Decision to replace Sabres' head coach Ted Nolan obvious, intelligent
From the ice to the bench, Sabres demonstrate commitment to next season
With the pursuit of a last place finish successfully concluded, the Sabres are now guaranteed a chance to select either Connor McDavid or Jack Eichel, the two most promising talents in the NHL right now, in this year’s draft.
With the firing of current head coach Ted Nolan, the team also has the opportunity to hire a new coach of similar caliber – so Sabres fans have to be hoping that management won’t tank this process.
It’s time to start thinking about winning again.
In fairness to Nolan, he took on a team firmly in the midst of the rebuilding process with a subpar roster.
But with that came lower expectations – no one expected Nolan to lead this team to the Stanley Cup, or even to a .500 record. Nolan must have done something right because the Sabres at least got that prized draft pick.
Part of a rebuild, though, involves individual player development. The Sabres’ roster isn’t entirely worthless.
There are some players worth keeping – players who needed to continue making progress even as their team racked up losses.
When the Sabres start playing to win again, rookies and younger players like Cody Hodgson, Nikita Zadorov and Mikhail Grigorenko have to be ready to compete like playoff contenders.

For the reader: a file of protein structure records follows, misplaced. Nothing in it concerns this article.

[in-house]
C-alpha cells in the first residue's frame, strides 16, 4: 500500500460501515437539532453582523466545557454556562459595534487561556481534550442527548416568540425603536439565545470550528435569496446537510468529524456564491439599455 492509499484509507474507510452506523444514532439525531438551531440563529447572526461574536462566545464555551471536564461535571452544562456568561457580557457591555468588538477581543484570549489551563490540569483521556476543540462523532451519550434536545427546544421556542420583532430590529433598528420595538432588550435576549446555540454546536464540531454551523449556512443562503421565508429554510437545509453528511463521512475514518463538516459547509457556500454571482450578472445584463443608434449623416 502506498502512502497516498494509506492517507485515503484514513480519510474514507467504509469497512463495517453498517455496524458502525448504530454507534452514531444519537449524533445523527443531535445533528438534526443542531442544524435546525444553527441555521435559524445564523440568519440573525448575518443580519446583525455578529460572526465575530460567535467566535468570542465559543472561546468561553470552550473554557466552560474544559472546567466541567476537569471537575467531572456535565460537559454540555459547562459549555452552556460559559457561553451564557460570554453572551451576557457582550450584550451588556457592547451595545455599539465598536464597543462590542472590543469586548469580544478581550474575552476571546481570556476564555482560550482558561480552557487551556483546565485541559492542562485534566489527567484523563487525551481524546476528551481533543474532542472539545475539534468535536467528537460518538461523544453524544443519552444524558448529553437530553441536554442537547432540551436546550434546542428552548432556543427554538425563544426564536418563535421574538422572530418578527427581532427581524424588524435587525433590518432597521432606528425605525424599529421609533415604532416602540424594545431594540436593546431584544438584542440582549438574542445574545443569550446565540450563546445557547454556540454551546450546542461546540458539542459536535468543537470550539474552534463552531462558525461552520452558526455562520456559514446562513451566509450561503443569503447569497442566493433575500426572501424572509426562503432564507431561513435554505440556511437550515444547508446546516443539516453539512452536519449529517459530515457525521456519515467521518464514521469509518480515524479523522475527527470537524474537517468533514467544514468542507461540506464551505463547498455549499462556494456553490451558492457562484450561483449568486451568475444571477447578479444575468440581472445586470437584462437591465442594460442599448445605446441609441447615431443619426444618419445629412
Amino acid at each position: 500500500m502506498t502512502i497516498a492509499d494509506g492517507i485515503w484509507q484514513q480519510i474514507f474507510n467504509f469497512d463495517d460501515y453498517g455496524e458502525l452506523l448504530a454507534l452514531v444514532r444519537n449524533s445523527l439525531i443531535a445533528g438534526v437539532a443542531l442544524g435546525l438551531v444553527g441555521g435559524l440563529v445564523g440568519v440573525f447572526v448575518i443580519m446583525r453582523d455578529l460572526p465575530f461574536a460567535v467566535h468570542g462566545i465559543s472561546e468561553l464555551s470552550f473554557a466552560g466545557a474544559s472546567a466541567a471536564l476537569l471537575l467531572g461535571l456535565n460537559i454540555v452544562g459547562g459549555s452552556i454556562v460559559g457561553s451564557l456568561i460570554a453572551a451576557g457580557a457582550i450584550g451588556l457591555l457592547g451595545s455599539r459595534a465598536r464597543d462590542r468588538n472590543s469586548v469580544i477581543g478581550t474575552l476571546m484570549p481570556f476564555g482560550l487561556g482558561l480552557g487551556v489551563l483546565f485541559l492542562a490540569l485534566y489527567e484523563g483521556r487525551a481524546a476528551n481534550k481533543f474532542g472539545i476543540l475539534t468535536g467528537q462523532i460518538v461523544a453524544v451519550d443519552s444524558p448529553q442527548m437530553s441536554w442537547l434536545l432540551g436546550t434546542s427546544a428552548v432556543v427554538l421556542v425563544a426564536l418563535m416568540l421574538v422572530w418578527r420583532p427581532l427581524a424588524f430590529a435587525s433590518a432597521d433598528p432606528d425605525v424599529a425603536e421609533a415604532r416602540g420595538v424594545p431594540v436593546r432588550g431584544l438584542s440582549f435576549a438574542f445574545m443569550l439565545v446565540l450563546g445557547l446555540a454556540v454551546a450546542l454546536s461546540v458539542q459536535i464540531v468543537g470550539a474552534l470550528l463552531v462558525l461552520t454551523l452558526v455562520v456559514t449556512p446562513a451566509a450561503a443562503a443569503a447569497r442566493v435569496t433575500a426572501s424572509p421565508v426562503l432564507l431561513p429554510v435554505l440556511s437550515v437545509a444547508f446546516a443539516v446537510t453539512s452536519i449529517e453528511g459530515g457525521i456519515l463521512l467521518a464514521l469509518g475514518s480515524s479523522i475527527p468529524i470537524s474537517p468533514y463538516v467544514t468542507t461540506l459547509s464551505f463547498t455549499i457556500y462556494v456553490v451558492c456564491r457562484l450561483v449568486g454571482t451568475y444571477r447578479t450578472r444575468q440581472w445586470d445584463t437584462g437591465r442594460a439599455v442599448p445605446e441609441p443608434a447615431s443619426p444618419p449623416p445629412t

Nolan failed to foster an environment where this could happen, so he gets the boot – and rightly so.
When expectations are minimal, and even those aren’t fulfilled, it’s clear that new blood is needed.
General Manager Tim Murray clearly has this in mind, as he fired not only Nolan but also all but one of the team’s assistant coaches.
Now Murray has to justify the dramatic clearing of the coaching bench with new hires that can lead this team to victory once again. He wasn’t content with Nolan’s work and said the chemistry between the pair wasn’t there either, commenting on a lack of communication between the two.
Murray has plenty of time – and options – when it comes to finding a new head coach. But his selection has to be spot-on, for his sake as well as the sake of the team’s upcoming season.
It’s clear that Murray is in no rush to make his selection, as he’s said that the Sabres aren’t putting a timetable on the process.
While it’s encouraging that Murray isn’t going to make a hasty decision, there are other teams looking for new coaches. Even with the end of regular season, the competition off the ice continues.
The Sabres need to make sure other coachless teams like Toronto, New Jersey and Edmonton don’t snap up the best prospects.
This concern is especially worrisome because more teams may be on the hunt soon, too, with Detroit, San Jose, Boston and Pittsburgh also potentially making staff changes.
Doing thorough research of the multiple candidates is only beneficial if those candidates don’t become coaches for opposing teams.